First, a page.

Business / Economy

COMMENTARY: The Federal budget – where does the money go?

You perceptions of budget spending may not be reality

According to the Office of Management and Budget (OMB), the proposed Fiscal Year 2015 federal budget had total spending of $3.8 trillion making up about 21 percent of the U.S. Gross Domestic Product (GDP). That’s also about $12,000 for every woman, man and child in the United States.  The first question is where does the money go?

Before you read the answers I suggest you jot down, by percentage, where you think the money goes; after you’re finished we’ll check your perceptions against reality and see how well you did.

Understanding that the spending categories may “leak” from blurred lines, the six general categories in alphabetical order are:

  • Defense, including military spending and Veterans’ Benefits.
  • Education, Science, Energy and the Environment.
  • Interest on the Debt.
  • International Affairs.
  • Social programs, including Medicare and Health, Social Security, Unemployment and Labor, Housing and Community Development.
  • Transportation, Food and Agriculture.

Answers:

Defense, military spending combined with Veterans’ Benefits, accounts for 20 percent of the budget, 16 percent for military and 4 percent for Veterans’ Benefits.It could be argued that Veterans’ Benefits are more of a social program than a defense program, but in either case the cost is significant. In dollars, the total for the two categories is $760 billion, $608 billion for military spending and $152 billion for Veterans’ Benefits.

Education, Science, Energy and the Environment together account for 4 percent of the federal budget, $152 billion.They are actually three separate categories. Education is 2 percent, or $76 billion; Science is 1 percent or $38 billion; Energy and the Environment together is also 1 percent, another $38 billion.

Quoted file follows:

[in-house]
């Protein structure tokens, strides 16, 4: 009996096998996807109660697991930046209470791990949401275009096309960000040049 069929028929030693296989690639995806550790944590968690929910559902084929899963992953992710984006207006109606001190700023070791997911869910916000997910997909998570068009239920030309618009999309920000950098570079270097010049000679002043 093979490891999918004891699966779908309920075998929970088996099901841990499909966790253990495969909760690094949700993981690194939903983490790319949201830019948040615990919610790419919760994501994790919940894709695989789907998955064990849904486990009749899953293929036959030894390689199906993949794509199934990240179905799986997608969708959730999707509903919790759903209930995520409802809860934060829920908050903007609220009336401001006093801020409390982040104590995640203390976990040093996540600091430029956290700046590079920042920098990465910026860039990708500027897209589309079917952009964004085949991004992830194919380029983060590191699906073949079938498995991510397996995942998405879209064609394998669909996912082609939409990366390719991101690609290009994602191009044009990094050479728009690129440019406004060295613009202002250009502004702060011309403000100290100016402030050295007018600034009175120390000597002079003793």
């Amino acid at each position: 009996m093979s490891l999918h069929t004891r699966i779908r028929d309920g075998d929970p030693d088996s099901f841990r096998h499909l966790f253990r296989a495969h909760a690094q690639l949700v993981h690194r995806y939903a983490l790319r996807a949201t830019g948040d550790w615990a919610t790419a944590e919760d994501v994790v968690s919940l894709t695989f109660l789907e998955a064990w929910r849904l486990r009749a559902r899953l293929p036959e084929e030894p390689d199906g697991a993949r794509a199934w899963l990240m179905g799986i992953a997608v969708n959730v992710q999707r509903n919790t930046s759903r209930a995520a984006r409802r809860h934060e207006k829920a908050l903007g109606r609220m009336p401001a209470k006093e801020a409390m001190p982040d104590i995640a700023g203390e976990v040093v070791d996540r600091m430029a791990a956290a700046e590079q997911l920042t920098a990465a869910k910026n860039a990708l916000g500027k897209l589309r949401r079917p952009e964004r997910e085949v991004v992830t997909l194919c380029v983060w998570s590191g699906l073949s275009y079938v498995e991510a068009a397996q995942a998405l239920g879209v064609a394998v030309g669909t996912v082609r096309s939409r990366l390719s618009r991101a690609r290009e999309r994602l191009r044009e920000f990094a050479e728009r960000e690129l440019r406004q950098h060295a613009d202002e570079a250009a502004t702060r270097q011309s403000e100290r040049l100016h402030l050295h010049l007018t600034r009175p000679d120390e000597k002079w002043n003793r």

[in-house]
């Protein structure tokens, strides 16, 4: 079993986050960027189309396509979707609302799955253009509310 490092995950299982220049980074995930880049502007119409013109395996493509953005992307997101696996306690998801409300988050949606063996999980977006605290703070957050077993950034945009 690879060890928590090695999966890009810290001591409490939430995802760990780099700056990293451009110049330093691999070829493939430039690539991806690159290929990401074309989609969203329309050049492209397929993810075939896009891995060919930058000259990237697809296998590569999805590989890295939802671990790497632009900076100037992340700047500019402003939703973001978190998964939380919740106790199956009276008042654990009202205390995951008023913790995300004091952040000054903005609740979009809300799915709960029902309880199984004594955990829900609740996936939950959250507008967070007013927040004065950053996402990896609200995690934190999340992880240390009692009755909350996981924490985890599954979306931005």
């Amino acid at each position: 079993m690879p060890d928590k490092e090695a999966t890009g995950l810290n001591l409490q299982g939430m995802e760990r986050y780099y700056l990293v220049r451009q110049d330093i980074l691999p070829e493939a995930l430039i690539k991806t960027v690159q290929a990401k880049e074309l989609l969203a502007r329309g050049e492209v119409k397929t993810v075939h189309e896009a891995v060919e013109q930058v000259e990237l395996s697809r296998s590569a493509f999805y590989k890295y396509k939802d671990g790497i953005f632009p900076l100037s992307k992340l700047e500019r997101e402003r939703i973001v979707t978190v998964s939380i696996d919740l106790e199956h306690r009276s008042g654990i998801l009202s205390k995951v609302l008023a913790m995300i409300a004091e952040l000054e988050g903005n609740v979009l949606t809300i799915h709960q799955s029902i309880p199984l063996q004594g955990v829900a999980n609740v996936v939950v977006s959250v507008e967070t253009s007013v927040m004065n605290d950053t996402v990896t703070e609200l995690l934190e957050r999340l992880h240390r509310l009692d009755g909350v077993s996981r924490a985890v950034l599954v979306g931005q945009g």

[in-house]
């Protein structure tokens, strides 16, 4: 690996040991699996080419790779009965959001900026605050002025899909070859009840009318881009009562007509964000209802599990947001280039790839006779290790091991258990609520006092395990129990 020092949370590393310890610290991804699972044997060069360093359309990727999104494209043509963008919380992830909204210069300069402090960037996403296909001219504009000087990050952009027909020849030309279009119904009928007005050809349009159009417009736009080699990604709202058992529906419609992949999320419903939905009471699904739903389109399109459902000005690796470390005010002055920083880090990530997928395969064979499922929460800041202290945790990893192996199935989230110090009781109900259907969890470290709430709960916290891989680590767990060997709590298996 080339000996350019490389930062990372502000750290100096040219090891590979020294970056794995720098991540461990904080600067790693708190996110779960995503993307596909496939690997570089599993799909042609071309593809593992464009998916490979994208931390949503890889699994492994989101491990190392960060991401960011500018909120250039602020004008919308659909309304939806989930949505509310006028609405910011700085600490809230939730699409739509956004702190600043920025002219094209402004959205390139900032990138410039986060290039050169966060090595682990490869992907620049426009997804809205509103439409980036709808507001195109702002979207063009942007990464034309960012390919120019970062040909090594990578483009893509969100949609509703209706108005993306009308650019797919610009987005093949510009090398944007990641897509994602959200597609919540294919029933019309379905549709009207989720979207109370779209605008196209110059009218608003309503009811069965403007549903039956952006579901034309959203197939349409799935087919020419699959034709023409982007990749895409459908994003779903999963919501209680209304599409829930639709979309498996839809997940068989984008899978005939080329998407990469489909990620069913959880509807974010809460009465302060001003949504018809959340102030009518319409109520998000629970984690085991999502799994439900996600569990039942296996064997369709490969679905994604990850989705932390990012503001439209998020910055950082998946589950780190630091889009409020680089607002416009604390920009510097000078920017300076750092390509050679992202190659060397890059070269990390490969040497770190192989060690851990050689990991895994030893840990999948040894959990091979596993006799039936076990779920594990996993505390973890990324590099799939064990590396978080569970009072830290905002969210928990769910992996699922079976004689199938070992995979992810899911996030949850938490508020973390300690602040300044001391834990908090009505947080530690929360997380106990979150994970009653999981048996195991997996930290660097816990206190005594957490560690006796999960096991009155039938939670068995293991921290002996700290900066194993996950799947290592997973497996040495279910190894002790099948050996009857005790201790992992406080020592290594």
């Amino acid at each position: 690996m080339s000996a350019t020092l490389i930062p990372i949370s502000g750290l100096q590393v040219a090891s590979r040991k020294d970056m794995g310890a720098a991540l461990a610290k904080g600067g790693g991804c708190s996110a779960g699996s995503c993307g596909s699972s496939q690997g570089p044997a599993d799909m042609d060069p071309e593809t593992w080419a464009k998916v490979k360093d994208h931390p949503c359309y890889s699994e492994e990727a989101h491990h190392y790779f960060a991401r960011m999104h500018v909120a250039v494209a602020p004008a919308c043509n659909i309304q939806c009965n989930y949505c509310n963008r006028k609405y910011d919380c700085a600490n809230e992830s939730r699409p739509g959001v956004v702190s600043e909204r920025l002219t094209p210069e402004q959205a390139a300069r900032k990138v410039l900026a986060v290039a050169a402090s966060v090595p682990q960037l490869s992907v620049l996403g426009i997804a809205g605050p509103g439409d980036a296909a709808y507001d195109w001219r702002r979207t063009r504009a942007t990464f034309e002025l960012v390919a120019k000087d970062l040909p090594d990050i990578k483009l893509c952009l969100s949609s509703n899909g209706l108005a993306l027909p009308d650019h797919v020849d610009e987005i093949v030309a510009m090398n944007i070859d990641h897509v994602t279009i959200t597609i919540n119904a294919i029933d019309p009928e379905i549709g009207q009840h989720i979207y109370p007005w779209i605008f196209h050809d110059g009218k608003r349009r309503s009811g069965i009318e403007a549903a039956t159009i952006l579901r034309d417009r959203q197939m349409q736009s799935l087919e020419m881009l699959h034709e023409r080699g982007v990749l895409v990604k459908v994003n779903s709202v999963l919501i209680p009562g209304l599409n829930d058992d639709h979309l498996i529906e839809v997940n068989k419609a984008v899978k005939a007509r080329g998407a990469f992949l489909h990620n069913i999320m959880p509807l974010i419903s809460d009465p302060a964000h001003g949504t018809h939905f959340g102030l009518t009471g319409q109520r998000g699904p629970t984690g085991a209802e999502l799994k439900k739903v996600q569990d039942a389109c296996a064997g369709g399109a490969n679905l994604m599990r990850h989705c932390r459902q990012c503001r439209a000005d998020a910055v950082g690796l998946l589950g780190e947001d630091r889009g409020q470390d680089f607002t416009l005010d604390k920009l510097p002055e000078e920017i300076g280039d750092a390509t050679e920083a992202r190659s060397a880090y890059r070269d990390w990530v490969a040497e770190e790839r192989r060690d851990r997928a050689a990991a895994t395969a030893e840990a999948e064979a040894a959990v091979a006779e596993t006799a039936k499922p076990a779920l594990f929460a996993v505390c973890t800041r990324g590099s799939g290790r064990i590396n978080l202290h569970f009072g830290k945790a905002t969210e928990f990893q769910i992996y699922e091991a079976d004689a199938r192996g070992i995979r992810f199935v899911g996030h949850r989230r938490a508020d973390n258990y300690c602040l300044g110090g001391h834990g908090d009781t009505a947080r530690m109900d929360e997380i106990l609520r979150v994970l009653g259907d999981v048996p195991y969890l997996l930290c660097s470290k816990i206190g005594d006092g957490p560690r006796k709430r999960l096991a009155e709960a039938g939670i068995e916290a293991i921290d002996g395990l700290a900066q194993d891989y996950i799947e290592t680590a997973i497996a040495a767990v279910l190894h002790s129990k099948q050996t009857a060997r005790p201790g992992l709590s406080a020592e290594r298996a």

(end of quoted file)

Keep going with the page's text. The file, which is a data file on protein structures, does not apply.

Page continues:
Interest on the Debt equals 6 percent, $228 billion, three times the Education category; for that cost we get to borrow money.But, like all debt, we have only limited options when it comes to paying it off.

International affairs account for 1 percent of the budget, $38 billion.

As you probably guessed, Social Programs are the big eaters when it comes to the budget. Medicare and Health, Social Security, Unemployment and Labor, Housing and Community Development together use 63 percent of the budget or $2.4 trillion in round numbers.Medicare and Health is 27 percent, more than $1 trillion; Social Security, Unemployment and Labor is 33 percent, $1.25 trillion; and Housing and Community Development is 3 percent, $114 billion.

Transportation, Food and Agriculture together us 6 percent of the budget, $228 billion.This is broken up equally, 3 percent ($114 billion) each, for the Transportation and the Food and Agriculture categories.

There you have it, 67 percent of the federal budget goes to social spending when you include the 4 percent Veterans’ Benefits in that category, as I would.  The rest of Defense is 16 percent and that leaves 17 percent for everything else.  In one way it looks very lopsided and 2 percent or 3 percent does not sound like much; however the dollar figures are enormous.

That’s the same as spending $10.4 billion every day or $433.8 million every hour around the clock for a year.

Be honest, how did you do? I’d say if you were plus or minus 5 percent in the two major categories, Social Programs and Defense, you should go to the head of the class.

Marty Richman

Born and raised in Brooklyn, NY, Marty (Martin G.) spent his teen years in northern New Jersey. He served more than 22 years on active military duty, mostly in Europe, and is a retired U.S. Army Chief Warrant Officer 4, Nuclear Weapons Technical Officer. Marty then worked 25 years in various engineering and management positions in the electronics and energetic materials industries supporting the communications, computer, aerospace, defense and automotive sectors. He is a graduate, summa cum laude, from The College of Hard Knocks, among his numerous awards and accomplishments. He was a regular weekly Op/Ed columnist and feature writer for The Hollister Free Lance for seven years and a member of its editorial board for five years. Marty is a frequent commentator and contributor to BenitoLink on a wide variety of local, state, national and international subjects.   Marty was elected to represent the City of Hollister District 4 on the City Council in November, 2018. Marty and his wife, Joyce, have been residents of Hollister since 1996.